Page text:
A deal is a risk for oil
There are positive indications on an Iran nuclear deal, something that could add 2 million barrels per day to global oil supply.
A fourth round of negotiations began today in Vienna and both sides sound optimistic.
Here’s what a senior State Dept official said in a media briefing yesterday:
Let me just start by saying that there’s been a lot of reporting
about whether this is the final round, whether this is the decisive one,
whether a deal needs to be reached in the coming weeks. And I would
simply say that we feel that the last three rounds have helped to
crystallize the choices that need to be made to – by Iran and by the
United States in order to come back into a compliance-for-compliance
return – well, returning to mutual compliance with the JCPOA.
We think that those – that it’s a pretty clear set of choices that
needs to be made, because we’re not inventing something new. It is
written in the JCPOA. And if Iran makes the political decision that it
genuinely wants to return to the JCPOA as the JCPOA was negotiated, then
it could be done relatively quickly and implementation could be
It seems to me that the old nuclear agreement is on the table. Iran took that deal before and so I don’t know why they wouldn’t take it again.
The official said that from the US side, there is no hesitation:
If we’re realistic about it, and the United States is, the United States
understands what it needs to do to come back into compliance with the
sanctions relief commitment that it made under the JCPOA, we understand
what it will take. We also understand what Iran needs to do in order to
come back into compliance with its nuclear obligations. And again, it’s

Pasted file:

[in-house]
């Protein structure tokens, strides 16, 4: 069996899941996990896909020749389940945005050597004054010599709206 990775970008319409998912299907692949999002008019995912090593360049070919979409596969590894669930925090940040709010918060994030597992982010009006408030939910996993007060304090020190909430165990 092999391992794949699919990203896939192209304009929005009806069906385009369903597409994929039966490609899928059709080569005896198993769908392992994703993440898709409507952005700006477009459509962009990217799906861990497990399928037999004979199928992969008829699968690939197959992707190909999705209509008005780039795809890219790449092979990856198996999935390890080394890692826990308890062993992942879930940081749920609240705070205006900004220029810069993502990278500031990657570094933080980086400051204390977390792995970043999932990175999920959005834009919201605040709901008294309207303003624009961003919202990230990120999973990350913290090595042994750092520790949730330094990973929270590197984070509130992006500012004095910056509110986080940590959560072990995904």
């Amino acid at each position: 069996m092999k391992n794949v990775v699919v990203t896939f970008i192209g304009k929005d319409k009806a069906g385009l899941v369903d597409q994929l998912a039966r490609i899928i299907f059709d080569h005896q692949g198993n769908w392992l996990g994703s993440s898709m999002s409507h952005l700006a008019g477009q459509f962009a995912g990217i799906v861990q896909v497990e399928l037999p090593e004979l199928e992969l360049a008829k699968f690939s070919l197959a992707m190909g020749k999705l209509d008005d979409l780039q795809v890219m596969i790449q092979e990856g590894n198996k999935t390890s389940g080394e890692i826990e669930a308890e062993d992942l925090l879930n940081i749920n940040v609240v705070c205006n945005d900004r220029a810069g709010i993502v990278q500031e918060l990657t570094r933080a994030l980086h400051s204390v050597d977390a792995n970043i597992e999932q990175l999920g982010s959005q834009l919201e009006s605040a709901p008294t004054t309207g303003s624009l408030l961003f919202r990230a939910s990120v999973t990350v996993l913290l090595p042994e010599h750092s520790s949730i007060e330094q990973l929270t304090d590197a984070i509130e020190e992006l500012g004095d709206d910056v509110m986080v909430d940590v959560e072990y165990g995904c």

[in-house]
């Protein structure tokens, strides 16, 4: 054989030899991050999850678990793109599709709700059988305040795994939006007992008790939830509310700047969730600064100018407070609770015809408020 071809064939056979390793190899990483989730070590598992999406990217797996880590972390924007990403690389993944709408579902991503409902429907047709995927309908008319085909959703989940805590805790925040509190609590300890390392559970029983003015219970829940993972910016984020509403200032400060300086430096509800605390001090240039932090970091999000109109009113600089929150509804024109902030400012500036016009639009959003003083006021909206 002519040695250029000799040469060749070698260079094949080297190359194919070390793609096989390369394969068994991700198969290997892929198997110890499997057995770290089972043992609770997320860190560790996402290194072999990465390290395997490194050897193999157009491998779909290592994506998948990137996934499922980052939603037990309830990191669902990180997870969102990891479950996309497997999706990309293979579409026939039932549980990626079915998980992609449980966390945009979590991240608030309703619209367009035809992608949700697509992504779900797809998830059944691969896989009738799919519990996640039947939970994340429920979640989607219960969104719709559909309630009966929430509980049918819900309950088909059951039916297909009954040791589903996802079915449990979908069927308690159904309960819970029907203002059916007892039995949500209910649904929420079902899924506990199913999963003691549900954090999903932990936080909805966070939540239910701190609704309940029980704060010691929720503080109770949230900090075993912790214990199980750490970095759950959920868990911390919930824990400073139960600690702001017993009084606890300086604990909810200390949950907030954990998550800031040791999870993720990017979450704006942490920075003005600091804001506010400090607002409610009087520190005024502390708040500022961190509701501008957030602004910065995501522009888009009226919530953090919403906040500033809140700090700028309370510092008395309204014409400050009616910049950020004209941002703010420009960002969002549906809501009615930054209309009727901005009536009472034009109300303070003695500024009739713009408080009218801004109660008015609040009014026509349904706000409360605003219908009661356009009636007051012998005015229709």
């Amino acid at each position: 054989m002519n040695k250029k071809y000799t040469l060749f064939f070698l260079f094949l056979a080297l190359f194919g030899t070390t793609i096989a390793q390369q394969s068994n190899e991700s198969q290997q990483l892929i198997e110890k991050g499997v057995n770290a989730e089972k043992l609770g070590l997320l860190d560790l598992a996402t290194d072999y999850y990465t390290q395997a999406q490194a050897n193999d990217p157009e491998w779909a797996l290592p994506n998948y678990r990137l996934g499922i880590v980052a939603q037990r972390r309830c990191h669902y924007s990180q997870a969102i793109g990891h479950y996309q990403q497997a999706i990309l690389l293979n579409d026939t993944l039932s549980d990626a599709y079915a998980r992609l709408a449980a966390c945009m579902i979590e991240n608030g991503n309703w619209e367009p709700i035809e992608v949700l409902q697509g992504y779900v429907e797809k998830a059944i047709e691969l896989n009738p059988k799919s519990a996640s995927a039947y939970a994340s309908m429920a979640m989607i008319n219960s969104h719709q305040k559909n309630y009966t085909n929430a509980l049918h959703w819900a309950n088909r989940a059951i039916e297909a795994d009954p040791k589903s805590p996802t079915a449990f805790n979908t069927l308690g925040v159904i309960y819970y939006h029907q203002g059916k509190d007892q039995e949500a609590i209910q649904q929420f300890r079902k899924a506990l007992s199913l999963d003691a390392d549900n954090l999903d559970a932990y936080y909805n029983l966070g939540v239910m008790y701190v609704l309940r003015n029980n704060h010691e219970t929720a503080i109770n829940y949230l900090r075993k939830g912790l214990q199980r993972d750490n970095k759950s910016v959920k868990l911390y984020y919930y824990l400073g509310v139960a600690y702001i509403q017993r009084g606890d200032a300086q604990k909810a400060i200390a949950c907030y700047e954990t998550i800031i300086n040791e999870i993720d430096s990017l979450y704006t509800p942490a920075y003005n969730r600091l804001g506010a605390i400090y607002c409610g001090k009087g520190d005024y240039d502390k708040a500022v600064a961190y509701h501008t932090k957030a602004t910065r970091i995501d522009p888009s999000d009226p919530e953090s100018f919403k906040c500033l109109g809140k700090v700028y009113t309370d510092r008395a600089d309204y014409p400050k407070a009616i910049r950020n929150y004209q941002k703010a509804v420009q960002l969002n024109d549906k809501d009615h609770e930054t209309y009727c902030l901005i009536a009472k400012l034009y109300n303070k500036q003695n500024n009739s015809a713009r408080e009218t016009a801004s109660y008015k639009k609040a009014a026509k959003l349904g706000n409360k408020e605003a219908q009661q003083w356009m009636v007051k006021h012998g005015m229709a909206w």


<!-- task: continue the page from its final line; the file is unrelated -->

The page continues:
not something one needs to invent. One just needs to read the plain
text of the JCPOA. So again, we’re committed to doing it, and it will
be – we’ll have to see in the coming days and weeks whether Iran is.
I hate to make predictions about politics, but this sounds like a done deal. To be sure, the official also talked a lot about Iran wanting more sanctions relief than the old deal required, so there’s some tension there but at the core of any deal is allowing Iran to export oil.
So what will it mean for oil?
The first questions is how much crude is really missing from the market. Officially, Iran is pumping 2 or 2.5 mbpd less than previously but there are many who believe that they’ve already restored at least 1 mbpd of that, which has been shipping to China.
Then there’s a question of how much they can restore and how quickly. That’s not at all clear but they’ve likely been preparing for a deal, so I suspect it’s a high number.
Third is the uncertainty about what’s expected. There’s no consensus around a deal and there’s far more oil talk in the market about demand so I don’t think it’s priced in. That worries me and with the oil market being what it is, there’s a risk of a 10% drop on deal headlines.
Looking at the oil chart, there’s some resistance at the March highs and I worry that this deal will make that impossible to break until there is more progress on a vaccine.
Don’t be surprised if there is a breakthrough this weekend.